Pegeen Hanrahan was Gainesville mayor from 2004-2010 and a city commissioner from 1996-2002. She rode her bike to work every day during her time in politics. 

Although the speed tables on University Avenue were a step in the right direction, Hanrahan said this is a temporary fix. 

A major road project or reconfiguration is a complex process that could take 15 to 20 years, involving multiple levels of government to achieve, Hanrahan said.

Hanrahan said some of the issues go beyond the road’s design.

A large portion of Gainesville’s population is students. The young, inexperienced drivers don’t fully understand how vulnerable pedestrians and cyclists are, Hanrahan said.

“People send their children here thinking they’ll be safe,” Hanrahan said. “Sometimes they’re not. It’s heartbreaking.”

University Avenue poses an issue for everyone, not just cyclists. Nearly a year ago, two students lost their lives within less than a month of each other, Maggie Paxton, Dec. 9, and Sophia Lambert, Jan. 16. Recently, Sabrina Obando was hit by a pickup truck and killed trying to cross Northwest Eighth Avenue. 

Andrew Millford, a 35-year-old UF student pursuing a doctorate degree in education, works in UF Student Government’s Bike Repair shop in the J. Wayne Reitz Union building. He said  roughly once a month a student comes to the shop for repairs who was involved in an accident with a car.  

He’s been biking to class for years and relies on cycling for his job at Jimmy John’s, where he’s noticed why some cyclists might feel threatened by drivers, and vice versa. 

“They don’t know how to communicate and work with each other with traffic laws,” Millford said. “You’ll need to know rules of the road.”

Although Millford said some places in Gainesville are set up well for cyclists — like one-way streets and dedicated bike roads — he believes the city could use improvements. 

At the bike repair shop on campus, Millford meets new cyclists often and offers his own advice.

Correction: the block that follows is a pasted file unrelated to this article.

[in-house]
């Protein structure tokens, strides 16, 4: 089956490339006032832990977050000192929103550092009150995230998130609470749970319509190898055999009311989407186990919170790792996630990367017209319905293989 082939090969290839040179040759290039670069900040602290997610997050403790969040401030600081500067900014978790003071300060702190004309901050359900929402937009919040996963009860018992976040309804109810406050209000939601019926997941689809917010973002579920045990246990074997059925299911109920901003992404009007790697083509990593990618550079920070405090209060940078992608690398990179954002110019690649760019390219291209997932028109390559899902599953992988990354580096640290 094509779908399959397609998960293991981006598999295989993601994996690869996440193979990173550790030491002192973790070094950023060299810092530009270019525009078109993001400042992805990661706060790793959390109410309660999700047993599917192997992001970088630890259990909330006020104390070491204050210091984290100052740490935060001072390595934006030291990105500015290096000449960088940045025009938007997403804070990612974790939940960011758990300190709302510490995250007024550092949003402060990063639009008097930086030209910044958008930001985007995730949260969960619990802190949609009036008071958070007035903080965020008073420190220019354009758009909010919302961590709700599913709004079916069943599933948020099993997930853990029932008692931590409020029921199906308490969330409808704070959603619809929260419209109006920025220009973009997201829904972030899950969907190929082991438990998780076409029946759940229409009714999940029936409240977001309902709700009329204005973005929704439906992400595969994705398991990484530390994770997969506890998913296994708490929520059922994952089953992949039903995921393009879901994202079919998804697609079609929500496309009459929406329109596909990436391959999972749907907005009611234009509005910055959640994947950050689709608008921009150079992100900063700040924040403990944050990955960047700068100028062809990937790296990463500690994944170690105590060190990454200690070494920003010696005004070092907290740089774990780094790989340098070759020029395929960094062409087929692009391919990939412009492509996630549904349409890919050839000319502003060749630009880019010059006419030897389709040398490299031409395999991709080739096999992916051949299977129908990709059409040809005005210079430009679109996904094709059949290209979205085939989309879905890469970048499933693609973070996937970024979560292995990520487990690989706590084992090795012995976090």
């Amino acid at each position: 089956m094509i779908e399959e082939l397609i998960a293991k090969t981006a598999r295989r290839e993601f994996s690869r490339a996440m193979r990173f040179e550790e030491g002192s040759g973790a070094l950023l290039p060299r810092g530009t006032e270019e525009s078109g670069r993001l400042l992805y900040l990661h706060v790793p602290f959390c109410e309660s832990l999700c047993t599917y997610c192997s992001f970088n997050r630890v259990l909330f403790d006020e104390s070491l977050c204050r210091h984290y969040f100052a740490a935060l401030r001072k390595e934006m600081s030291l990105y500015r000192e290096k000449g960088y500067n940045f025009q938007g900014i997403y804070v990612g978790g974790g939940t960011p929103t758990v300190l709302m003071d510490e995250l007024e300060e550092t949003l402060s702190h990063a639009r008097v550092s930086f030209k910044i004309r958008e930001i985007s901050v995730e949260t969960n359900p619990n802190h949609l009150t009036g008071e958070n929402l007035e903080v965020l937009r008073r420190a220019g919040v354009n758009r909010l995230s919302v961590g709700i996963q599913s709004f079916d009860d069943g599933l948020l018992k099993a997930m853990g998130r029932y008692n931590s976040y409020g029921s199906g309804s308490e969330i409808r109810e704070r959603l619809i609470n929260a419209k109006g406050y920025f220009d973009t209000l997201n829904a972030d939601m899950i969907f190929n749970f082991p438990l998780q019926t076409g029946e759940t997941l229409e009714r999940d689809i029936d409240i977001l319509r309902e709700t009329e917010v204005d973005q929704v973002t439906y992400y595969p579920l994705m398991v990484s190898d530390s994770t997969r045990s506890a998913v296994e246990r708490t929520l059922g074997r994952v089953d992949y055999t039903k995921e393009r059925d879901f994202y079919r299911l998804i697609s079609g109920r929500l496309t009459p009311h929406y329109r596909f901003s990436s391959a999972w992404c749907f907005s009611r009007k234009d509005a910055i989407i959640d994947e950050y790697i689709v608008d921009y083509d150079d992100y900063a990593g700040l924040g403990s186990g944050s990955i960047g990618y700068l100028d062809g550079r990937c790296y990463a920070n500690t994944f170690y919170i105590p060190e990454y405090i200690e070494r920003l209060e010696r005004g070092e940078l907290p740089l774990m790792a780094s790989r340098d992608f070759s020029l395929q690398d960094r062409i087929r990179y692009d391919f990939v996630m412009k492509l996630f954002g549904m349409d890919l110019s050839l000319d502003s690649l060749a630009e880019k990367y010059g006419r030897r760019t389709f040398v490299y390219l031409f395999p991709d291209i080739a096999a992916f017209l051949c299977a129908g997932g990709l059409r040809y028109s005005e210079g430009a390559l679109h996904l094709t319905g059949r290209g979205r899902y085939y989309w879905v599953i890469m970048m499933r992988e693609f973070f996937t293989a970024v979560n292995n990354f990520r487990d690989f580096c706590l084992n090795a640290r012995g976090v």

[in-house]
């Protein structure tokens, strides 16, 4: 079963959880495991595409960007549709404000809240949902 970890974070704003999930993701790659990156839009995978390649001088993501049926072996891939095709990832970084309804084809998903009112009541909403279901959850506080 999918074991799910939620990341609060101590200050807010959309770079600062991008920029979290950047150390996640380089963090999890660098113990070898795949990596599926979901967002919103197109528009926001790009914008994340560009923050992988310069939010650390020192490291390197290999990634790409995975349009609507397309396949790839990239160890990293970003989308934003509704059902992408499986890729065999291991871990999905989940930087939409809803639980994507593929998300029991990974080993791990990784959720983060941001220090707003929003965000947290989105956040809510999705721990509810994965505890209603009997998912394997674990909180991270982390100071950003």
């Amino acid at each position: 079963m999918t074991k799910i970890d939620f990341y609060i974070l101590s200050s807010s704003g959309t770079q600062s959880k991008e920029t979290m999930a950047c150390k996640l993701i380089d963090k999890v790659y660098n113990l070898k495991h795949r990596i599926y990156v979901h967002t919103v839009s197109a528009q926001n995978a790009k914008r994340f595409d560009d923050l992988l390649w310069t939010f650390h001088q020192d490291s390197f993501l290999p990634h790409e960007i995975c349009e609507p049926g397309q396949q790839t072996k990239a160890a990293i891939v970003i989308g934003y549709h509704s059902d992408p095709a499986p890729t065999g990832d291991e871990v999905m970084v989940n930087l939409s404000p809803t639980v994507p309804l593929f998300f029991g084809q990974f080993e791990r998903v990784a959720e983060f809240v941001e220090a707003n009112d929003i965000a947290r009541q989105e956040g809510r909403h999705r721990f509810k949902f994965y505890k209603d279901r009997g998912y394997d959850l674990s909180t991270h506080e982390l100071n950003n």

“I try to tell kids that are not good at biking, haven’t done it in a while or don’t know their bike to just stay off University, stay off 13th, stay off 34th — even though they have those bike lanes,” Millford said. “It’s a deathtrap.”

Spector supports the City Commission’s plan to reduce speeds throughout Gainesville and wants residents to embrace the possibility of a more inclusive city design.

“You step out of your house, and then you have the only place you can really walk is within 10 feet of a 50 mph, two-ton piece of metal,” Spector said. “It’s just absurd.”

It comes down to an argument about humanity and quality of life, Spector argued. 

While Spector understands cars are essential for some, he advises other cyclists — and drivers — to view the other through a human perspective, that nobody is intentionally trying to injure or cause a dangerous situation. 

Millford and Spector want a more cyclist-friendly city in the future, but Hanrahan said these things would take time, maybe even decades. 

Contact Troy Myers at @tmyers@alligator.org or follow him on Twitter @Troy_Myers1.

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Troy Myers

Troy is the criminal justice reporter and a fourth-year journalism major with an outside focus in business administration. He previously studied accounting for two years at Santa Fe College but has since transferred to UFCJC. When Troy isn’t writing, he enjoys going to the beach and spending time with his dog, identical twin brother and family.